On Sunday, the Venezuelan people rejected President Hugo Chavez's constitutional reforms, which could have made him dictator for life, says The Boston Globe.
Chavez wanted powers to extend the presidential term (joking that he wanted to be in power in 2050), take control of the central bank, end private property guarantees and detain people without charge in a state of emergency.
The package amounted to a "personal coup against democracy" and would have "eviscerated Venezuela's civil liberties", says The Wall Street Journal. Venezuela's students deserve special mention for the outcome: they have braved tear gas and riot police in cities across the country, responding only with open palms and cries for liberty.
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To his credit, Chavez allowed the opposition to make its case and let the votes be counted honestly, says The Boston Globe. But he is unaccustomed to losing and unlikely to retreat quietly.
Since becoming president in 1998, he has survived a coup attempt, a recall campaign and two re-election contests. He has pledged that he will get his reforms accomplished without changing a single word. He is still very powerful, agrees The New York Times, but there is at least hope that political competition can now flourish.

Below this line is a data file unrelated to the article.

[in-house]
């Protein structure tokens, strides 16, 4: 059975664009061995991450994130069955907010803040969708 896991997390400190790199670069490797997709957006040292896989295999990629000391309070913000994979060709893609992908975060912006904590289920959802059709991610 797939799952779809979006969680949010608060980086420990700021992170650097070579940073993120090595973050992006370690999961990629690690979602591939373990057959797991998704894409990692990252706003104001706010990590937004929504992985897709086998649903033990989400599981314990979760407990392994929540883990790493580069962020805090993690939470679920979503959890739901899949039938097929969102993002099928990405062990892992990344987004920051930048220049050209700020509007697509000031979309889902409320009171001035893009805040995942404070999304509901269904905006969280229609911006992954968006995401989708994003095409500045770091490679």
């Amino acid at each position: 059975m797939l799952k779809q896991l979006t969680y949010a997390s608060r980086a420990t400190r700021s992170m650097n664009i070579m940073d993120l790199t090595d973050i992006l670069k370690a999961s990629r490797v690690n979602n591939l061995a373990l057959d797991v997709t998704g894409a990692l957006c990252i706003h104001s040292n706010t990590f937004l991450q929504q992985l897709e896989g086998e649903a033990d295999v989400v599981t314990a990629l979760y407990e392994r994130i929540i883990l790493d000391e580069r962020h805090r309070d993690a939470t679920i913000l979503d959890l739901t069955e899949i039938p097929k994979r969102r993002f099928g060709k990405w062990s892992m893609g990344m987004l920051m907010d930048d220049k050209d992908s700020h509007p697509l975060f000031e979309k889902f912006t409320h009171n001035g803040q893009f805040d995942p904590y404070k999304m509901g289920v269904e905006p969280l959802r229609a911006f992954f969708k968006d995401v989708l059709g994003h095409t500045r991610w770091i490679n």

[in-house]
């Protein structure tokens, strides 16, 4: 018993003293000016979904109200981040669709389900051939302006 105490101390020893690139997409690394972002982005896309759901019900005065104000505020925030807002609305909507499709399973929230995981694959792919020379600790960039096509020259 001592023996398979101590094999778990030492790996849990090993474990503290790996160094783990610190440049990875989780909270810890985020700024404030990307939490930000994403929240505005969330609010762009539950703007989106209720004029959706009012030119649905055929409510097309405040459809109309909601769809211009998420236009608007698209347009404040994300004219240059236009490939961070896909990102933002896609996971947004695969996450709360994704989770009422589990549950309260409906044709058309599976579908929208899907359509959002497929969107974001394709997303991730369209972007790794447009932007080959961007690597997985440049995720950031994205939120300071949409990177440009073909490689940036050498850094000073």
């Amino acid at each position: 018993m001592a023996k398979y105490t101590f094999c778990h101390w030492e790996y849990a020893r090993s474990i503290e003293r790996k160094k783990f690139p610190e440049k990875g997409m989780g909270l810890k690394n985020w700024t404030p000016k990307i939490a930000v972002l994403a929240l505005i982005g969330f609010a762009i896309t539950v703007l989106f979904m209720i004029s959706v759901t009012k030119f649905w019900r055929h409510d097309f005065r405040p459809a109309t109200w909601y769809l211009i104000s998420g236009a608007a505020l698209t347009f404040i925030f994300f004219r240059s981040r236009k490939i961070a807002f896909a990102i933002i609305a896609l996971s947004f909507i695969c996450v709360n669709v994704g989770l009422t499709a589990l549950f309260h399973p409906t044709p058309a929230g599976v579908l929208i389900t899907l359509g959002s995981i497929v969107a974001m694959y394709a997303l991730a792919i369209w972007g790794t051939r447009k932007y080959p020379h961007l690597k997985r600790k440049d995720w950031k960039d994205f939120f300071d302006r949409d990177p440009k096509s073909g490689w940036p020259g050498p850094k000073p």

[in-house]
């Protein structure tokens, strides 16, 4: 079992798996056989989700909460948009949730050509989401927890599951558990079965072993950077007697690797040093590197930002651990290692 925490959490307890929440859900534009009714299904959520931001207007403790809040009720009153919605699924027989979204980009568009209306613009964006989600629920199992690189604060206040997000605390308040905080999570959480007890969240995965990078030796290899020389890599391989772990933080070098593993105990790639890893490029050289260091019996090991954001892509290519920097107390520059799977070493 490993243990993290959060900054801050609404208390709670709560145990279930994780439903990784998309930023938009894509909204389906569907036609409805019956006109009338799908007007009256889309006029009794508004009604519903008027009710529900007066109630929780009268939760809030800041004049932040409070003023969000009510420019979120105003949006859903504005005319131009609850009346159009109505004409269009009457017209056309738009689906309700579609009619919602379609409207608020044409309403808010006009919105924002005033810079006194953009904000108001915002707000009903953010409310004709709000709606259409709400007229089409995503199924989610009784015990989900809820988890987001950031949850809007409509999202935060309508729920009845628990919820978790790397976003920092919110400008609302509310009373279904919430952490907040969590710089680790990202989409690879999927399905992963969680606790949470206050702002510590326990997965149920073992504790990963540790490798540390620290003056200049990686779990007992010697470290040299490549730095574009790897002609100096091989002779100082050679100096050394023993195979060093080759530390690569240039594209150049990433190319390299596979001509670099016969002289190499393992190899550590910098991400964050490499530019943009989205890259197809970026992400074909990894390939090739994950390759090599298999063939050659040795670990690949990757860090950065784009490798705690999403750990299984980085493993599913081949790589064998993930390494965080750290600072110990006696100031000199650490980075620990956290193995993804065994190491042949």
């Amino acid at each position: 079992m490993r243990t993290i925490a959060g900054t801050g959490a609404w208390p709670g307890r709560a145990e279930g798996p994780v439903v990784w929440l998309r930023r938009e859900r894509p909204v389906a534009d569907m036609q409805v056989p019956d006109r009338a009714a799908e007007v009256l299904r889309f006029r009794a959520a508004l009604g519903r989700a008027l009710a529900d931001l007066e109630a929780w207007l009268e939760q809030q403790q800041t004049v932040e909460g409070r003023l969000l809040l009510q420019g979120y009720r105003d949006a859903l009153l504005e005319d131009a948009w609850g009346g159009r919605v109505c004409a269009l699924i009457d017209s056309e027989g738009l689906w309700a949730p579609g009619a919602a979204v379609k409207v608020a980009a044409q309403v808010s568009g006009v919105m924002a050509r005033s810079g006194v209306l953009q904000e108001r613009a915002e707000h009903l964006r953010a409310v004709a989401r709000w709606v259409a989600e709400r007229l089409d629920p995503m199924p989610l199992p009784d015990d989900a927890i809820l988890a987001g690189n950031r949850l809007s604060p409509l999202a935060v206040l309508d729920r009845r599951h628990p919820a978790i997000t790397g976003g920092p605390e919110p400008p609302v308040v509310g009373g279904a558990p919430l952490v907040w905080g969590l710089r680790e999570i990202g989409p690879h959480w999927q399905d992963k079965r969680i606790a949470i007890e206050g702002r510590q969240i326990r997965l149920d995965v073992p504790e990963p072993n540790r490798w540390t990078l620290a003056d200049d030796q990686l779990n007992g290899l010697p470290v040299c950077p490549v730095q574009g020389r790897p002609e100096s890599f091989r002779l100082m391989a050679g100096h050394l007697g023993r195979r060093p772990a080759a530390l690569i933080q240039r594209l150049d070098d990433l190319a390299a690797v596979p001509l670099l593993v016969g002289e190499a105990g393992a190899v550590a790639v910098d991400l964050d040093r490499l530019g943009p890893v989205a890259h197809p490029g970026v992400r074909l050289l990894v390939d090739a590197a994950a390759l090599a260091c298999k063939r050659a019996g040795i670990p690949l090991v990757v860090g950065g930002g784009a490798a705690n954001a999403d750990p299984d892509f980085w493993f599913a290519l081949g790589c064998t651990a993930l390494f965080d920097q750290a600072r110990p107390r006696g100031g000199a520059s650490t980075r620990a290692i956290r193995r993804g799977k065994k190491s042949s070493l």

This defeat "shows what can happen when a divided opposition unites and voters choose the rule of law over the whims of a strong man". And the opposition is very real, says the FT. It wasn't just the measures the people were rejecting, but the man.
There are serious problems in Venezuela. Bumper oil revenues have allowed Chavez to spend generously on healthcare, education and subsidised food, but "state intervention, price and exchange rate controls and declining investment have created big distortions". In spite of price controls, inflation is running at 20% annually and there are widespread shortages of basic foods. Unless he starts to "deliver competent governance", this defeat will "mark the beginning of the end for the Venezuelan leader".
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